Credit Yankees starter Joba Chamberlain for that.
With Pittsburgh and New York again playing in front of a sold-out PNC Park -- a crowd of 38,952, to be exact -- the Yankees (42-36) took it to the Pirates in much the same way that Pittsburgh poured on the damage in a series-opening win.
One night after the Pirates (37-41) matched their season high with 19 hits in putting up 12 runs, Pittsburgh would finish with eight knocks on Wednesday in its second shutout loss of the season.
"It's tough against a team like that, and especially against a starting pitcher pitching like he was pitching," manager John Russell said.
The Pirates would never regain the momentum that shifted the Yankees' way in the first, when the Bucs were unable to turn a potential inning-ending double play.
Duke (4-5) allowed two hits and a walk to load the bases before getting Yankees first baseman Jason Giambi to hit a sharp chopper toward first. Adam LaRoche fielded and threw to Jack Wilson at second. But with Alex Rodriguez bearing down hard and taking him out with his slide, Wilson made an off-target throw to first, where Duke was covering.
The ball skipped to the railing, allowing two New York runs to score.
"My goal right there is to try to get the ball in and out of my glove and just try to give [Duke] a chance," Wilson said of the play. "It's a tough play for him. It's a tough play for the both of us, really."
Duke, however, shouldered complete responsibility afterward.
"I'll take the blame for that one because I feel like I should have caught it," Duke said. "It just went off the end of my glove, and it changed the whole outcome of the game."
Wilson would be charged with another error in the third on another difficult defensive play that would allow Yankees shortstop Derek Jeter to advance a base. Jeter would later score to put the Yankees up, 3-0.
In the meantime, the Pirates' chances were minimal against Chamberlain, who had a fastball consistently reaching the upper 90s all night. It peaked at 99 mph in the seventh, on his 98th pitch of the game.
"They've got some great hitters and a lot of young talented guys on that team," said Chamberlain afterward. "[The key] was throwing strike one and trying to pound the zone down."
The Pirates' best chance against Chamberlain, who has been building up his arm during a month-long transition from the bullpen to the rotation, would come in the second, when they strung together three hits.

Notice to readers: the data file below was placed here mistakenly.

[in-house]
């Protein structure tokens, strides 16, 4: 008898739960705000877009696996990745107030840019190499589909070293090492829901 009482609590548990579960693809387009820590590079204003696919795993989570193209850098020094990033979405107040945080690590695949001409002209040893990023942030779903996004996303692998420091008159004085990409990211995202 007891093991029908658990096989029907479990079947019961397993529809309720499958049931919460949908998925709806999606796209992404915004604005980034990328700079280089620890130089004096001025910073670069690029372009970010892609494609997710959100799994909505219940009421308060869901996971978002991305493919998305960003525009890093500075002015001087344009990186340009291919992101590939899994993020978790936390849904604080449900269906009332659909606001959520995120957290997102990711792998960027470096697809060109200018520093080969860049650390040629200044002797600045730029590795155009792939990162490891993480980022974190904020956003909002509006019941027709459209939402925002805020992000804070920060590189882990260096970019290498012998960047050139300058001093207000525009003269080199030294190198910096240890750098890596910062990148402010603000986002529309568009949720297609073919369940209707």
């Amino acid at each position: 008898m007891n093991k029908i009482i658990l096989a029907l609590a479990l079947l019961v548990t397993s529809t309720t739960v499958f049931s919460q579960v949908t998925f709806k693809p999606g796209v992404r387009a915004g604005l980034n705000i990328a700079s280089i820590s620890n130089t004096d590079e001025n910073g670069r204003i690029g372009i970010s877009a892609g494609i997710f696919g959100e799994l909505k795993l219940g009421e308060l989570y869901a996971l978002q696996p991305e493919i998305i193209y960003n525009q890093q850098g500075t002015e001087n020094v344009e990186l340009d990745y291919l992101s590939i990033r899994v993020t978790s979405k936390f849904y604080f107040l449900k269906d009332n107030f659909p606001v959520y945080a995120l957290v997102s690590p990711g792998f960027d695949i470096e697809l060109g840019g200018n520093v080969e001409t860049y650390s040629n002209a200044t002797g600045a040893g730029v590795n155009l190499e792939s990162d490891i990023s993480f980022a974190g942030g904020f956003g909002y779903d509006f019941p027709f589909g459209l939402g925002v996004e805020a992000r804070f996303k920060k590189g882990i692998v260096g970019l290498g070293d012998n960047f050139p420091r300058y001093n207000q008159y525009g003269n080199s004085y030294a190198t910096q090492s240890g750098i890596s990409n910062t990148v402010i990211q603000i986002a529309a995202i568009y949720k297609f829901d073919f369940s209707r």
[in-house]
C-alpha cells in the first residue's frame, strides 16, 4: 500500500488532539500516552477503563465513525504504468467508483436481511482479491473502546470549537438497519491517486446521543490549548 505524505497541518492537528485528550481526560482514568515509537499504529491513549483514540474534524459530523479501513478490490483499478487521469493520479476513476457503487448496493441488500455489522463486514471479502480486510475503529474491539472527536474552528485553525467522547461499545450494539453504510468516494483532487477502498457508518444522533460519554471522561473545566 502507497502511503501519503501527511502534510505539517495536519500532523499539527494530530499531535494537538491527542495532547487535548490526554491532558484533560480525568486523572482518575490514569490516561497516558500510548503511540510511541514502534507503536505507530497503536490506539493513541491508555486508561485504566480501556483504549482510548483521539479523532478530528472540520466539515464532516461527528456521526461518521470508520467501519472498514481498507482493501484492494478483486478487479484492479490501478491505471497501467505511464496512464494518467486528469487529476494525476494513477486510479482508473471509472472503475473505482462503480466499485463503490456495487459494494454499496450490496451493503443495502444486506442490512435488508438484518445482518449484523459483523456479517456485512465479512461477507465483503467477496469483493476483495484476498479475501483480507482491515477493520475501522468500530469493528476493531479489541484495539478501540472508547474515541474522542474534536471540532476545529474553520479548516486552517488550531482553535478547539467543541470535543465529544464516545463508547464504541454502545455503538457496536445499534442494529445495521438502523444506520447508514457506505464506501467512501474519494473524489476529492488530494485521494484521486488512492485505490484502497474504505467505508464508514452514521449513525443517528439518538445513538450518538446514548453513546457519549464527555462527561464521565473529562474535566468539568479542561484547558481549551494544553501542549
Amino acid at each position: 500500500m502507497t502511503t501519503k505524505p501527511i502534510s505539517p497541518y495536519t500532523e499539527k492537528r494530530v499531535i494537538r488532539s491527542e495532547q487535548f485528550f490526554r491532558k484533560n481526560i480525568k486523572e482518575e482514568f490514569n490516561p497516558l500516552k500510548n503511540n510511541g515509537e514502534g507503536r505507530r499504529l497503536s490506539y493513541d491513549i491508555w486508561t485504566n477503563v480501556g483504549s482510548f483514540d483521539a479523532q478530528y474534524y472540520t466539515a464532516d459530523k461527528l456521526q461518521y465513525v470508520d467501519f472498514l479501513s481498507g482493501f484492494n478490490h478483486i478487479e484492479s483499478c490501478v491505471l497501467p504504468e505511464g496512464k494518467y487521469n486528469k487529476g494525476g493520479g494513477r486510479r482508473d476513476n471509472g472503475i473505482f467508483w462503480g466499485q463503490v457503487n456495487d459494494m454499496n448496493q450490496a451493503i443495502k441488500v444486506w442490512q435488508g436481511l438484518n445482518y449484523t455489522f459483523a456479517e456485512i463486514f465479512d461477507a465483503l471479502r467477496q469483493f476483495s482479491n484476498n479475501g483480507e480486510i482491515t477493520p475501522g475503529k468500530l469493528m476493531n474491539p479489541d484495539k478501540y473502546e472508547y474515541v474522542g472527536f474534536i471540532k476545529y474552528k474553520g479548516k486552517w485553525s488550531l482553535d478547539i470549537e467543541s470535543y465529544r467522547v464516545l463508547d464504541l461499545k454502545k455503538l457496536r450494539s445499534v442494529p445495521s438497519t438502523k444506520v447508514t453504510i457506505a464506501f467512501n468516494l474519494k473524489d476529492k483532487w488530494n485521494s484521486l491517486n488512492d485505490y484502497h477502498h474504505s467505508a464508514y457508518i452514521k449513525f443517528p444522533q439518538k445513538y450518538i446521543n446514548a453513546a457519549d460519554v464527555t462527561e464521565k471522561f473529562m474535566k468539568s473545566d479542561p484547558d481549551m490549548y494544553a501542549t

Consecutive singles gave the Pirates their first two baserunners of the evening. Chamberlain came back to record two quick outs, before Wilson lined a hard single into right field.
The ball landed just in front of right fielder Bobby Abreu and bounced up to him cleanly before Ryan Doumit had reached third. Regardless, third-base coach Tony Beasley waved Doumit home.
The Pittsburgh catcher would be only about two-thirds of the way down the third-base line when catcher Jorge Posada caught Abreu's throw home. Doumit was tagged out standing up.
Afterward, Russell defended his coach's decision to wave Doumit to the plate.
"With the pitcher on deck, we tried to push it a little right there and be aggressive and try to score a run," Russell said. "Abreu has a good arm, and he made a very good throw."
Following Wilson's single, the Pirates would finish the night 0-for-7 with runners in scoring position.
The Bucs' only other substantial threat against Chamberlain came in the fifth. Cognizant that scoring opportunities would remain scarce, Russell opted to pinch-hit for Duke when his spot in the order came up with two on and one out.
"[Chamberlain] was throwing the ball great," Russell said. "And when we had an opportunity, we wanted to try and take advantage of it."
He chose to send up Luis Rivas as the pinch-hitter, leaving his most formidable bats -- which included Xavier Nady, who had been cleared to pinch-hit before the game -- on the bench. Rivas hit into a fielder's choice. Nyjer Morgan then struck out to end the inning.
In Duke's five innings of work, the lefty was charged with four runs -- three earned -- on seven hits and two walks. It would mark just the third time this season that Duke had not pitched into the sixth. Though to his credit, much of New York's success against him came not from hard-hit balls but from perfectly placed ones.
"The command wasn't quite where I wanted it to be," Duke said. "But I'm not at a loss of confidence because of this at all. A couple of plays go differently and it's a different ballgame."
With Duke out early, the game quickly spiraled out of hand. T.J. Beam likely sealed his ticket back to Triple-A when he allowed the Yankees to put up a four-spot in the sixth, moving New York's advantage to 8-0.
Relievers Franquelis Osoria and John Grabow would also give up a run in an inning of relief, as five Pirates pitchers combined for zero strikeouts on the night.
The Pirates expect to have a third consecutive sellout crowd on hand for Thursday's contest, the rubber game of a three-game set.
Jenifer Langosch is a reporter for MLB.com. This story was not subject to the approval of Major League Baseball or its clubs.